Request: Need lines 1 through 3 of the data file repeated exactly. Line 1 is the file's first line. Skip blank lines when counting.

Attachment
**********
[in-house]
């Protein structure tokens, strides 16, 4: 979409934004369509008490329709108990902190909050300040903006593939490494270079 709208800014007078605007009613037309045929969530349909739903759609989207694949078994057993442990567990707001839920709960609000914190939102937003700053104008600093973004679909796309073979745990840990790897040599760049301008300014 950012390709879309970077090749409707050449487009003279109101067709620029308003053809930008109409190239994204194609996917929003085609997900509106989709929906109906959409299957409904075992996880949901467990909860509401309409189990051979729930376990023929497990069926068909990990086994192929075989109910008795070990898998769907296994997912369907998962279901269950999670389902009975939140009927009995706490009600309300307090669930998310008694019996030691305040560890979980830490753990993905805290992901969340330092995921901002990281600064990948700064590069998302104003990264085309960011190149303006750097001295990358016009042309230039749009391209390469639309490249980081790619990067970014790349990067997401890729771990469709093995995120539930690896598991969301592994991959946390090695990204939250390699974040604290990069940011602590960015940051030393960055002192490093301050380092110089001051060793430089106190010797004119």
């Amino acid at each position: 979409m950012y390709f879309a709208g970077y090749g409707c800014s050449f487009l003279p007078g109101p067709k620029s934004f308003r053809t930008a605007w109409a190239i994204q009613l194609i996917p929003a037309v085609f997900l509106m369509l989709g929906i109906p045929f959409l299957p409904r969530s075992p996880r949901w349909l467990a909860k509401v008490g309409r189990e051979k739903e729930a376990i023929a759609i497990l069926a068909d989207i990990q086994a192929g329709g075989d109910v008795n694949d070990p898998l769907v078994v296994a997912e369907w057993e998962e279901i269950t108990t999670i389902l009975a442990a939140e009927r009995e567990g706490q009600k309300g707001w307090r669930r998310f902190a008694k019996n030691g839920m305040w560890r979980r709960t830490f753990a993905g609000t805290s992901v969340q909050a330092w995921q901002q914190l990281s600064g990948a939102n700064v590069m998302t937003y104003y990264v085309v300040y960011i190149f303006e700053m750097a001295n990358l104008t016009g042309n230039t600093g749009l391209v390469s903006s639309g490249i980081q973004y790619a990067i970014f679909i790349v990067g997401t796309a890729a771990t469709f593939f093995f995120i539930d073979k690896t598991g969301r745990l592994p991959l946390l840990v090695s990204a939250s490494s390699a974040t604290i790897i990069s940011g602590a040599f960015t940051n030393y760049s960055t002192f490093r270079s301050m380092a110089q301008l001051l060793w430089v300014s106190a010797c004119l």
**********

[in-house]
């Protein structure tokens, strides 16, 4: 979409934004369509008490329709108990902190909050300040903006593939490494270079 709208800014007078605007009613037309045929969530349909739903759609989207694949078994057993442990567990707001839920709960609000914190939102937003700053104008600093973004679909796309073979745990840990790897040599760049301008300014 950012390709879309970077090749409707050449487009003279109101067709620029308003053809930008109409190239994204194609996917929003085609997900509106989709929906109906959409299957409904075992996880949901467990909860509401309409189990051979729930376990023929497990069926068909990990086994192929075989109910008795070990898998769907296994997912369907998962279901269950999670389902009975939140009927009995706490009600309300307090669930998310008694019996030691305040560890979980830490753990993905805290992901969340330092995921901002990281600064990948700064590069998302104003990264085309960011190149303006750097001295990358016009042309230039749009391209390469639309490249980081790619990067970014790349990067997401890729771990469709093995995120539930690896598991969301592994991959946390090695990204939250390699974040604290990069940011602590960015940051030393960055002192490093301050380092110089001051060793430089106190010797004119």
């Amino acid at each position: 979409m950012y390709f879309a709208g970077y090749g409707c800014s050449f487009l003279p007078g109101p067709k620029s934004f308003r053809t930008a605007w109409a190239i994204q009613l194609i996917p929003a037309v085609f997900l509106m369509l989709g929906i109906p045929f959409l299957p409904r969530s075992p996880r949901w349909l467990a909860k509401v008490g309409r189990e051979k739903e729930a376990i023929a759609i497990l069926a068909d989207i990990q086994a192929g329709g075989d109910v008795n694949d070990p898998l769907v078994v296994a997912e369907w057993e998962e279901i269950t108990t999670i389902l009975a442990a939140e009927r009995e567990g706490q009600k309300g707001w307090r669930r998310f902190a008694k019996n030691g839920m305040w560890r979980r709960t830490f753990a993905g609000t805290s992901v969340q909050a330092w995921q901002q914190l990281s600064g990948a939102n700064v590069m998302t937003y104003y990264v085309v300040y960011i190149f303006e700053m750097a001295n990358l104008t016009g042309n230039t600093g749009l391209v390469s903006s639309g490249i980081q973004y790619a990067i970014f679909i790349v990067g997401t796309a890729a771990t469709f593939f093995f995120i539930d073979k690896t598991g969301r745990l592994p991959l946390l840990v090695s990204a939250s490494s390699a974040t604290i790897i990069s940011g602590a040599f960015t940051n030393y760049s960055t002192f490093r270079s301050m380092a110089q301008l001051l060793w430089v300014s106190a010797c004119l």